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Dmitriy Ivanovich Mendeleev was a Russian chemist. He is credited as being the primary creator of the first version of the periodic table of elements. Mendeleev was born in Tobolsk, Siberia. Mendeleev was the 13th surviving child of 17 total, but the exact number differs among sources. At the age of 13 Mendeleev attended the Gymnasium in Tobolsk. In 1849, the now poor Mendeleev family relocated to St. Petersburg, where he entered the Main Pedagogical Institute in 1850. After he graduated, an illness that was diagnosed as tuberculosis caused him to move to the Crimean Peninsula on the northern coast of the Black Sea in 1855. While there he became chief science master of the local gymnasium. He returned with fully restored health to St. Petersburg in 1857.
Between 1859 and 1861, he worked on the capillarity of liquids and the workings of the spectroscope in Heidelberg. Mendeleev became Professor of Chemistry at the Saint Petersburg Technological Institute and the University of St. Petersburg in 1863, achieved tenure in 1867, and by 1871 had transformed St. Petersburg into an internationally recognized center for chemistry research. In 1865 he became Doctor of Science for his dissertation "On the Combinations of Water with Alcohol". In 1893, he was appointed Director of the Bureau of Weights and Measures. As a result of his work, in 1894 new standards for vodka were introduced into Russian law and all vodka had to be produced at 40% alcohol by volume.
Mendeleev also investigated the composition of oil fields, and helped to found the first oil refinery in Russia.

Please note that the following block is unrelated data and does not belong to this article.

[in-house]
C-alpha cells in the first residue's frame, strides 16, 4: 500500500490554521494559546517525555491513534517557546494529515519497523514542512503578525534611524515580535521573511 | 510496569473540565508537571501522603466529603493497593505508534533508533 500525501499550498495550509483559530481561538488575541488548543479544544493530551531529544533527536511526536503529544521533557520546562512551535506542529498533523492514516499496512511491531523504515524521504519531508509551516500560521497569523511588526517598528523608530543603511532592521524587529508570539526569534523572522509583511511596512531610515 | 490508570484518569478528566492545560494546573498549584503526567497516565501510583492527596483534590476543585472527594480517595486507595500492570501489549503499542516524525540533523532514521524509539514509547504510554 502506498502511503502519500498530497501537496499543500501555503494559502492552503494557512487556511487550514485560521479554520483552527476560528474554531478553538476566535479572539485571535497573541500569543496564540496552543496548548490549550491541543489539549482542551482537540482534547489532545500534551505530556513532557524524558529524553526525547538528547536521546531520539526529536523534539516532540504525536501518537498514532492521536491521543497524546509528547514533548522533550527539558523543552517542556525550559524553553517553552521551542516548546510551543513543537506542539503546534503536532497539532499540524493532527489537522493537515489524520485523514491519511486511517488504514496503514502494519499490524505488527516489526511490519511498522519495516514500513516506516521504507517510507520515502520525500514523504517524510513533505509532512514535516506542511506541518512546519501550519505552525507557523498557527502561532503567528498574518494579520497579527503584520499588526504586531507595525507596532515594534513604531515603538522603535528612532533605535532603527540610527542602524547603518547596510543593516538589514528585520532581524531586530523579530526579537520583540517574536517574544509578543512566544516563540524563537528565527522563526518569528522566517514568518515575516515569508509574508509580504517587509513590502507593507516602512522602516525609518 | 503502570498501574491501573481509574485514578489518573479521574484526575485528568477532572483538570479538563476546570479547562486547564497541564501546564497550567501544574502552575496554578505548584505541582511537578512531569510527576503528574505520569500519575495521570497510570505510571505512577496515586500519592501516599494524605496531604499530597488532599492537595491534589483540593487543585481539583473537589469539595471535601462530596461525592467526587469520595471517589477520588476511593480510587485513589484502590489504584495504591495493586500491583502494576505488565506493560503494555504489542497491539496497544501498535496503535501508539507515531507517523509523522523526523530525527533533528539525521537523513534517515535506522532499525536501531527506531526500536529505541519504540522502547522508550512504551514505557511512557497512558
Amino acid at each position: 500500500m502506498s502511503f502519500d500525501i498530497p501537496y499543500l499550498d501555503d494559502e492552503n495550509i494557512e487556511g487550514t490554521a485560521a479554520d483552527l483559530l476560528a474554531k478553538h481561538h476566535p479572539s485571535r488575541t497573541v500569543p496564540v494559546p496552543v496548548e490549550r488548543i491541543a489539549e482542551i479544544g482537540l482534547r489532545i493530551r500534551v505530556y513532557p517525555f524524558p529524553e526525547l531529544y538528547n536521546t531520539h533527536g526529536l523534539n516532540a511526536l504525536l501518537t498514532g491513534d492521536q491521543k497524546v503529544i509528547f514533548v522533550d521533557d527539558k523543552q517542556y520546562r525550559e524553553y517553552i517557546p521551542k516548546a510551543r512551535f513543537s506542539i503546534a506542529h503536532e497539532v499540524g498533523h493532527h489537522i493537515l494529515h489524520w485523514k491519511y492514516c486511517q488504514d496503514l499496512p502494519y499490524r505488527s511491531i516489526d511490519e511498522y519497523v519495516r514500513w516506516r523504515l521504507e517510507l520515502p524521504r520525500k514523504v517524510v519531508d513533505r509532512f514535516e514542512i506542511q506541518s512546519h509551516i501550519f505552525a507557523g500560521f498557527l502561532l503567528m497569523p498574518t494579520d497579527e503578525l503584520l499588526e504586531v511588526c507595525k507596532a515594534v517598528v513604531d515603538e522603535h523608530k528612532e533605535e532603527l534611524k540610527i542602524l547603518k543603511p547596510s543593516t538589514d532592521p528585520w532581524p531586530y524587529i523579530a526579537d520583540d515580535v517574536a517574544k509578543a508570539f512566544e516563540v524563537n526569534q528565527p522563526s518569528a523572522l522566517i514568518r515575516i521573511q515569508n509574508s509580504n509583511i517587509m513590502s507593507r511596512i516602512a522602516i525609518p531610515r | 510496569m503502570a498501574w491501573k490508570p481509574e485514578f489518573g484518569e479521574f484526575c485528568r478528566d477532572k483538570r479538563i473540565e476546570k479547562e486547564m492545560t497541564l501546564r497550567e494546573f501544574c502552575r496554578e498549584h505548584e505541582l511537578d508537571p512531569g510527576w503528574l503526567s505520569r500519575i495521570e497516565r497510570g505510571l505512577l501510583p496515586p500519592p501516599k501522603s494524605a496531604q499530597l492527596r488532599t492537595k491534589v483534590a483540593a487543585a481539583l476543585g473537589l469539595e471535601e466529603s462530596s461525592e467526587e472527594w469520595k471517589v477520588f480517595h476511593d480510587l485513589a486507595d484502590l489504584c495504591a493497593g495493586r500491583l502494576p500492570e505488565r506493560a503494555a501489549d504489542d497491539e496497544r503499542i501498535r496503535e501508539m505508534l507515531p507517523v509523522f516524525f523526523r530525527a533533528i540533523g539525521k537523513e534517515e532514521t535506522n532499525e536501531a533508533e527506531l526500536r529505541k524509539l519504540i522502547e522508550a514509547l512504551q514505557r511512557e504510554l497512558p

After becoming a teacher, he wrote the definitive two-volume textbook at that time: Principles of Chemistry. On March 6, 1869, Mendeleev made a formal presentation to the Russian Chemical Society, which described elements according to both weight and valence.
The elements, if arranged according to their atomic mass, exhibit an apparent periodicity of properties. Elements which are similar as regards to their chemical properties have atomic weights which are either of nearly the same value or which increase regularly. The arrangement of the elements in groups of elements in the order of their atomic weights, corresponds to their so-called valencies, as well as, to some extent, to their distinctive chemical properties. The elements which are the most widely diffused have small atomic weights. The magnitude of the atomic weight determines the character of the element, just as the magnitude of the molecule determines the character of a compound body.
The atomic weight of an element may sometimes be amended by a knowledge of those of its contiguous elements. Certain characteristic properties of elements can be foretold from their atomic weights.